Since Masterpiece is currently in its 40th season, it seems only fitting that its first new production hearkens back to the golden era of the program. In many ways, Downton Abbey is a throwback to the large ensemble tradition of I, Claudius and the non-literature-adaptation of Upstairs, Downstairs, and yet it is still very fresh, modern, and unknown.
Set at a beautiful country estate in 1912 (and 13 and 14), Downton Abbey tells the story of the Earl of Grantham (Hugh Bonneville) and his family and household. After the two heirs to Downton die on the Titanic (Lord Grantham has only three daughters), Lord Grantham's wife (Elizabeth McGovern) and mother (Maggie Smith) begin plotting to undo the entail that prevents the eldest daughter, Mary (Michelle Dockery) from inheriting the estate. Either that or get her married as well and as soon as possible. Not long afterward, the newest heir, a middle class lawyer named Matthew Crawley (Dan Stevens), arrives to begin learning the ways of the estate that he will one day inherit. Meanwhile, the arrival of Lord Grantham's new valet, John Bates (Brendan Coyle) creates a new dimension in the hierarchy of the downstairs staff which includes the formidable butler, Carson (Jim Carter), the lovely housemaid, Anna (Joanne Froggatt), the scheming footman, Thomas (Rob James-Collier), and the politically involved chauffeur, Branson (Allen Leech).
Downton Abbey was a huge success both across the pond and here in America, and with good reason. The writing is wonderful, the cast is phenomenal, and the story is interesting. Those who have watched any British drama can figure out the whole "entail" part of it (just watch Pride and Prejudice if you need a refresher), and if you happened to catch PBS's 2003 production of Manor House, then you are more than prepared for the drama of Edwardian estate society. Add to it a dash of women's lib, gay rights, and the foreshadowing of the end of British aristocracy and you have a pretty good idea of what the feel of this production.
Overall, I enjoyed this production a lot. I'm not going to say that I'm head over heels for it, but it was a wonderful way to spend a Sunday evening. Here's a breakdown of some the aspects of the show that I liked:
-Maggie Smith as the Dowager Countess. All of the actors were great in their roles, but nobody did it like Dame Maggie. Every scene she was in was stupendous. She delivered every single line with utter perfection. And what lines they were too. "What is a weekend?", "Put that in your pipe and smoke it!", and "Why is every day a fight with an American?". If you don't watch this production for any other reason, watch it to see this great lady in action.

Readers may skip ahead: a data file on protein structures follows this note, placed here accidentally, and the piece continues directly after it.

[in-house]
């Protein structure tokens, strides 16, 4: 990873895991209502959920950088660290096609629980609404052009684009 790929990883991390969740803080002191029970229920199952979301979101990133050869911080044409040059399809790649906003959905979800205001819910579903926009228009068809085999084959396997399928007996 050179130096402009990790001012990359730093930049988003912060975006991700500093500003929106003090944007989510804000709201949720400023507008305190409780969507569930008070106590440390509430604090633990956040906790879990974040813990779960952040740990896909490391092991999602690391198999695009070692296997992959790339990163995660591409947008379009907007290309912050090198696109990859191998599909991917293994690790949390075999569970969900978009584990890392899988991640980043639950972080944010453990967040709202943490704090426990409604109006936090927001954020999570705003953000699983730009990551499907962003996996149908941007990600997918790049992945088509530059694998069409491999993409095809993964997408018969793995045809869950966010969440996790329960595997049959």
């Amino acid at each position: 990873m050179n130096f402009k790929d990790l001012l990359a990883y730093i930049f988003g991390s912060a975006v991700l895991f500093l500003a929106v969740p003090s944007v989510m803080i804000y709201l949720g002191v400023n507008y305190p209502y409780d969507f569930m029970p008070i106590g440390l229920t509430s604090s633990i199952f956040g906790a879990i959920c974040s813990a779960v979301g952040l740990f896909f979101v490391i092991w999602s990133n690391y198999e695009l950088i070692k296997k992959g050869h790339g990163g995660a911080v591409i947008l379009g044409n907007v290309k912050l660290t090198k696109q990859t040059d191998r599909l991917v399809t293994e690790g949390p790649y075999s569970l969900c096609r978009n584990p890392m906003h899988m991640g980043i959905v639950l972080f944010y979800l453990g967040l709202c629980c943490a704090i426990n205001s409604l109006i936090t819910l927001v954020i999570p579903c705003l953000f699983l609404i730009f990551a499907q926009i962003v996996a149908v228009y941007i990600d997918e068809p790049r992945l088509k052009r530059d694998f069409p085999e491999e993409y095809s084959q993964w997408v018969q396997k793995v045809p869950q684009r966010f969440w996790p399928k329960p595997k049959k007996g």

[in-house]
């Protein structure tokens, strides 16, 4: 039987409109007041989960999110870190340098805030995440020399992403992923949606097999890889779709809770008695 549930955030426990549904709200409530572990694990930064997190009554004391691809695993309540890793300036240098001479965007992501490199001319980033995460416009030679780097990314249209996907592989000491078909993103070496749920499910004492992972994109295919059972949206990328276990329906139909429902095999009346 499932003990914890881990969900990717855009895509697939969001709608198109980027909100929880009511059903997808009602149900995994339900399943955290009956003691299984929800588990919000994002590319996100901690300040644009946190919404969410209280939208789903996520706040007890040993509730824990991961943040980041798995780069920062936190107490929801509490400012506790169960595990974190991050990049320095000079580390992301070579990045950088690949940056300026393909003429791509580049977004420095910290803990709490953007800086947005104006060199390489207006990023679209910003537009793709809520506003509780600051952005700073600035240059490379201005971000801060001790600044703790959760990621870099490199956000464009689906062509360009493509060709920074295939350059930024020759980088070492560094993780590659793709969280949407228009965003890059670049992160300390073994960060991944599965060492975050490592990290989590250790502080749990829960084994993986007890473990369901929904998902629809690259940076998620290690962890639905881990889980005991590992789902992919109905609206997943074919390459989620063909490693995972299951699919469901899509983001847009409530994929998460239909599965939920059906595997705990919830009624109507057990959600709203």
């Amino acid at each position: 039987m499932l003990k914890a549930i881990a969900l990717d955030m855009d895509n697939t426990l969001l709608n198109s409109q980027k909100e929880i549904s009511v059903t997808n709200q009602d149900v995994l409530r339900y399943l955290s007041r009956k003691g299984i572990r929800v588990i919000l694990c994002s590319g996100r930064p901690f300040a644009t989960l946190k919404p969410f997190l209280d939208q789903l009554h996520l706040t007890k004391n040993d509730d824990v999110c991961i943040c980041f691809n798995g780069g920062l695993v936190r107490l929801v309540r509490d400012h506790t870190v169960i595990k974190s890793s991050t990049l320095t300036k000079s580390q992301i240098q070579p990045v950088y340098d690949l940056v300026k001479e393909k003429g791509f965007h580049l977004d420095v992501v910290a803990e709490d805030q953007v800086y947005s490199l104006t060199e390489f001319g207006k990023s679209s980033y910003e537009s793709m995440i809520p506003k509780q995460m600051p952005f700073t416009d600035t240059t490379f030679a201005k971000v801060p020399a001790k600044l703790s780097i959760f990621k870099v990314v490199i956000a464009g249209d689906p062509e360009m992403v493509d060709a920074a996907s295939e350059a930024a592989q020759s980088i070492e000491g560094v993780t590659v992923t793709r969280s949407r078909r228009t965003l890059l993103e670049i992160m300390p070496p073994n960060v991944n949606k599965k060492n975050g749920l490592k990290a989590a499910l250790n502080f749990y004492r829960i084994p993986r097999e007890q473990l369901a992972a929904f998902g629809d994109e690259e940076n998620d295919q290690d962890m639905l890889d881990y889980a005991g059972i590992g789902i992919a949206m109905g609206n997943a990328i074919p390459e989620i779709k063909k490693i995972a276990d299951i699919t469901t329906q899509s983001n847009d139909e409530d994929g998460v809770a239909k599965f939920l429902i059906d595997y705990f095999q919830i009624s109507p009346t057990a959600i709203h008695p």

-Bates/Anna sidestory. I think the producers originally intended for Matthew and Mary to be the main romantic draw. But if you read the comments from viewers worldwide, it was the romantic tension between Bates and Anna that really hooked the audience. I've loved Brendan Coyle since I first saw him as Nicholas Higgins in North and South, and he gives another great performance here. From the moment he arrives on the scene, we cant help but sympathize with this kind, aloof, and determined man. Watching his relationship with Anna blossom is probably the highlight of the story.
-Hugh Bonneville as Lord Grantham. It is easy to almost forget the Earl of Grantham in the whirling sub-plots happening around him. But in reality, he is the anchor of the story. He is a man whose love for his family is insurmountable, and his concern for their happiness and well-being is very touching. He also has a large devotion to his estate, feeling that it is his duty to preserve what previous generations had worked so hard to build. This leads him to not only not fight the entail, but to take Matthew Crawley under his wing and show him the ropes of being an estate owner. I love when he shows Matthew how his middle-class beliefs and prejudices are hurtful and insulting to those who feel a life in service to be their calling. In today's world that is founded on equality, liberation, and a freedom from duty, it is nice to watch a series that portrays the beauty found in someone born with authority who uses it to better himself, his dependents, and the generations to come.
All in all, Downton Abbey truly deserves the many accolades it has received. It was a fine way to kick off the 2011 season. If you watched it on television, be aware that you did NOT see the complete UK series, as PBS shortened and rearranged it for American audiences. You can see the complete series on DVD (available through Netflix).
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